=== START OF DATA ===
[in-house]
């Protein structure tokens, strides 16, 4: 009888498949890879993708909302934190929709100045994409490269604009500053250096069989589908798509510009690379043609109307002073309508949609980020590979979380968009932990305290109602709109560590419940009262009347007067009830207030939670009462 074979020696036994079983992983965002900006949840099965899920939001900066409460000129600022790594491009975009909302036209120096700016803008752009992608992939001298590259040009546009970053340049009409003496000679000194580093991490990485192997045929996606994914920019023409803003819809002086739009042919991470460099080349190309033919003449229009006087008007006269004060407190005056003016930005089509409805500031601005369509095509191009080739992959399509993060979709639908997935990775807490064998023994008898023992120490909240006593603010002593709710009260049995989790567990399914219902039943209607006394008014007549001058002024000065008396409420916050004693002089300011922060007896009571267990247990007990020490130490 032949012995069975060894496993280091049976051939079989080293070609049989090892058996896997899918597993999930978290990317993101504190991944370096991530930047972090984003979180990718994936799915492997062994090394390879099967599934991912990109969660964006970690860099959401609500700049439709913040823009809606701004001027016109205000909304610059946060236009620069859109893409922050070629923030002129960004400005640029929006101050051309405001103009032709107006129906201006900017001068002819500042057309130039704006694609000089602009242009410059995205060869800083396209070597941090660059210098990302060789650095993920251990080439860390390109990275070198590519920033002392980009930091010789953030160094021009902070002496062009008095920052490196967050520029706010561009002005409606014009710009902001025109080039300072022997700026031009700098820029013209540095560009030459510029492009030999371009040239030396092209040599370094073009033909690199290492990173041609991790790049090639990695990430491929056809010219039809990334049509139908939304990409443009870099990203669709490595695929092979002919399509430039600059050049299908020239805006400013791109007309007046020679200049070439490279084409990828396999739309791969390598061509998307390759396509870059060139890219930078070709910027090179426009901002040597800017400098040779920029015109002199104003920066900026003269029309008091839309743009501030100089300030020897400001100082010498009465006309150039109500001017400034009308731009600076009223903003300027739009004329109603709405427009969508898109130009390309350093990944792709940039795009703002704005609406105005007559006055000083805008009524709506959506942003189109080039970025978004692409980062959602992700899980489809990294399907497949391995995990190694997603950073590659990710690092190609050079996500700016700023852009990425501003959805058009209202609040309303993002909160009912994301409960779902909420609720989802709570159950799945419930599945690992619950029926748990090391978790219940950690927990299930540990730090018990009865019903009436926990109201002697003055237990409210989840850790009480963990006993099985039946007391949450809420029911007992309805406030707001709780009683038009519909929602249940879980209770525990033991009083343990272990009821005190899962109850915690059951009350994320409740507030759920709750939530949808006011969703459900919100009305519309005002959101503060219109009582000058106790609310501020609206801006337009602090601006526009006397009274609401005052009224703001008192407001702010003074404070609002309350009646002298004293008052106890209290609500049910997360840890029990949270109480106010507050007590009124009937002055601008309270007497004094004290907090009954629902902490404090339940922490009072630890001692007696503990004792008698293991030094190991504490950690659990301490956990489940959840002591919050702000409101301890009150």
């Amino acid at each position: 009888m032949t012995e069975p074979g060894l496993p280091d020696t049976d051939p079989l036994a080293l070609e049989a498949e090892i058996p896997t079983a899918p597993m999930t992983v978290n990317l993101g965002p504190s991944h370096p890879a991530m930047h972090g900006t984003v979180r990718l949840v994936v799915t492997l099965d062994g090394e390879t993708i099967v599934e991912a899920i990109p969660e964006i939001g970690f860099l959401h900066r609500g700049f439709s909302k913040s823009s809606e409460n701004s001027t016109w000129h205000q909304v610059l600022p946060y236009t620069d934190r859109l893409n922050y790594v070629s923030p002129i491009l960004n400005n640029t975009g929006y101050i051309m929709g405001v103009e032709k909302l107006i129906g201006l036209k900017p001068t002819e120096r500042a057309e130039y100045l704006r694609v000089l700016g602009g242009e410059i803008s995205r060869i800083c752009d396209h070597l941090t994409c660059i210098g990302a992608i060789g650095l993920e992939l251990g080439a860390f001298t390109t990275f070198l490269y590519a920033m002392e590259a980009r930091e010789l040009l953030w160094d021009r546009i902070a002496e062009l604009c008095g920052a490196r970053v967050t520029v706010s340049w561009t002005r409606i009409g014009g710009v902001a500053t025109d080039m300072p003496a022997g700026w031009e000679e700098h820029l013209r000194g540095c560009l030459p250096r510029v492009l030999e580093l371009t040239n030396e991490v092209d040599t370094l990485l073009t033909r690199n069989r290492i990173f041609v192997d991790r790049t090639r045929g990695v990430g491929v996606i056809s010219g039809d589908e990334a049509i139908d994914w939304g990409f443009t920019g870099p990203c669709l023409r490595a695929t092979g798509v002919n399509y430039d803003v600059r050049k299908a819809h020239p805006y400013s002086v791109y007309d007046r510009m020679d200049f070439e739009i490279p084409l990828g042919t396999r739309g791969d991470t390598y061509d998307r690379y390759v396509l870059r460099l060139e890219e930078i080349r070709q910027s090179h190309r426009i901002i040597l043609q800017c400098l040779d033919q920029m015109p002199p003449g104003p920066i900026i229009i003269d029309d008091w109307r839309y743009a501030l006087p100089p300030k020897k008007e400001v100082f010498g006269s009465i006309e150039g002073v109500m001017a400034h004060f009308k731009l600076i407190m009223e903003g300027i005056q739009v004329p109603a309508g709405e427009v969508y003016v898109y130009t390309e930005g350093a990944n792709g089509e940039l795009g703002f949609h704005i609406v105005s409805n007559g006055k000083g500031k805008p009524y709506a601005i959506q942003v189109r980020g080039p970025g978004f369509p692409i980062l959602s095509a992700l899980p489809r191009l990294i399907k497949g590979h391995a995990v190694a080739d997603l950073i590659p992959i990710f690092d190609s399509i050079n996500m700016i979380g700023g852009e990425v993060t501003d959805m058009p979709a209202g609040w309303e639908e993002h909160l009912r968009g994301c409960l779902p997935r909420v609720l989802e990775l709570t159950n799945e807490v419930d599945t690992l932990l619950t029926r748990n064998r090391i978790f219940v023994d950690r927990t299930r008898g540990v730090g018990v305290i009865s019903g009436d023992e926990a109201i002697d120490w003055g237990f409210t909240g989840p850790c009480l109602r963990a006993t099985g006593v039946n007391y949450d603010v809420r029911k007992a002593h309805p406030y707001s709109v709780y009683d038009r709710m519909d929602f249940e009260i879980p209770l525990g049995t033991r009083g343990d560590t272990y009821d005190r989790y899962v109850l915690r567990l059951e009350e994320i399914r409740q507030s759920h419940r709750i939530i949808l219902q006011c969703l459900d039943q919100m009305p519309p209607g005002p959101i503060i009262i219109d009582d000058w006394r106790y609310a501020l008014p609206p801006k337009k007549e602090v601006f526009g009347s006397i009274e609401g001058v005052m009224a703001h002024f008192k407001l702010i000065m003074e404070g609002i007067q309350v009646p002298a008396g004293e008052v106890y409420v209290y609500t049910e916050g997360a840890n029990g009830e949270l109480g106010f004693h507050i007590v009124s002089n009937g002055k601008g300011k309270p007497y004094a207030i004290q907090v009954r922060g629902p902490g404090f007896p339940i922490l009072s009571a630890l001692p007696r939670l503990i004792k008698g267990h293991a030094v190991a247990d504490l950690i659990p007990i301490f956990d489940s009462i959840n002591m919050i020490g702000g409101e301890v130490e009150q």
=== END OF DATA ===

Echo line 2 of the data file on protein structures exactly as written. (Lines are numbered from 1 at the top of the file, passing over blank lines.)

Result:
């Protein structure tokens, strides 16, 4: 009888498949890879993708909302934190929709100045994409490269604009500053250096069989589908798509510009690379043609109307002073309508949609980020590979979380968009932990305290109602709109560590419940009262009347007067009830207030939670009462 074979020696036994079983992983965002900006949840099965899920939001900066409460000129600022790594491009975009909302036209120096700016803008752009992608992939001298590259040009546009970053340049009409003496000679000194580093991490990485192997045929996606994914920019023409803003819809002086739009042919991470460099080349190309033919003449229009006087008007006269004060407190005056003016930005089509409805500031601005369509095509191009080739992959399509993060979709639908997935990775807490064998023994008898023992120490909240006593603010002593709710009260049995989790567990399914219902039943209607006394008014007549001058002024000065008396409420916050004693002089300011922060007896009571267990247990007990020490130490 032949012995069975060894496993280091049976051939079989080293070609049989090892058996896997899918597993999930978290990317993101504190991944370096991530930047972090984003979180990718994936799915492997062994090394390879099967599934991912990109969660964006970690860099959401609500700049439709913040823009809606701004001027016109205000909304610059946060236009620069859109893409922050070629923030002129960004400005640029929006101050051309405001103009032709107006129906201006900017001068002819500042057309130039704006694609000089602009242009410059995205060869800083396209070597941090660059210098990302060789650095993920251990080439860390390109990275070198590519920033002392980009930091010789953030160094021009902070002496062009008095920052490196967050520029706010561009002005409606014009710009902001025109080039300072022997700026031009700098820029013209540095560009030459510029492009030999371009040239030396092209040599370094073009033909690199290492990173041609991790790049090639990695990430491929056809010219039809990334049509139908939304990409443009870099990203669709490595695929092979002919399509430039600059050049299908020239805006400013791109007309007046020679200049070439490279084409990828396999739309791969390598061509998307390759396509870059060139890219930078070709910027090179426009901002040597800017400098040779920029015109002199104003920066900026003269029309008091839309743009501030100089300030020897400001100082010498009465006309150039109500001017400034009308731009600076009223903003300027739009004329109603709405427009969508898109130009390309350093990944792709940039795009703002704005609406105005007559006055000083805008009524709506959506942003189109080039970025978004692409980062959602992700899980489809990294399907497949391995995990190694997603950073590659990710690092190609050079996500700016700023852009990425501003959805058009209202609040309303993002909160009912994301409960779902909420609720989802709570159950799945419930599945690992619950029926748990090391978790219940950690927990299930540990730090018990009865019903009436926990109201002697003055237990409210989840850790009480963990006993099985039946007391949450809420029911007992309805406030707001709780009683038009519909929602249940879980209770525990033991009083343990272990009821005190899962109850915690059951009350994320409740507030759920709750939530949808006011969703459900919100009305519309005002959101503060219109009582000058106790609310501020609206801006337009602090601006526009006397009274609401005052009224703001008192407001702010003074404070609002309350009646002298004293008052106890209290609500049910997360840890029990949270109480106010507050007590009124009937002055601008309270007497004094004290907090009954629902902490404090339940922490009072630890001692007696503990004792008698293991030094190991504490950690659990301490956990489940959840002591919050702000409101301890009150």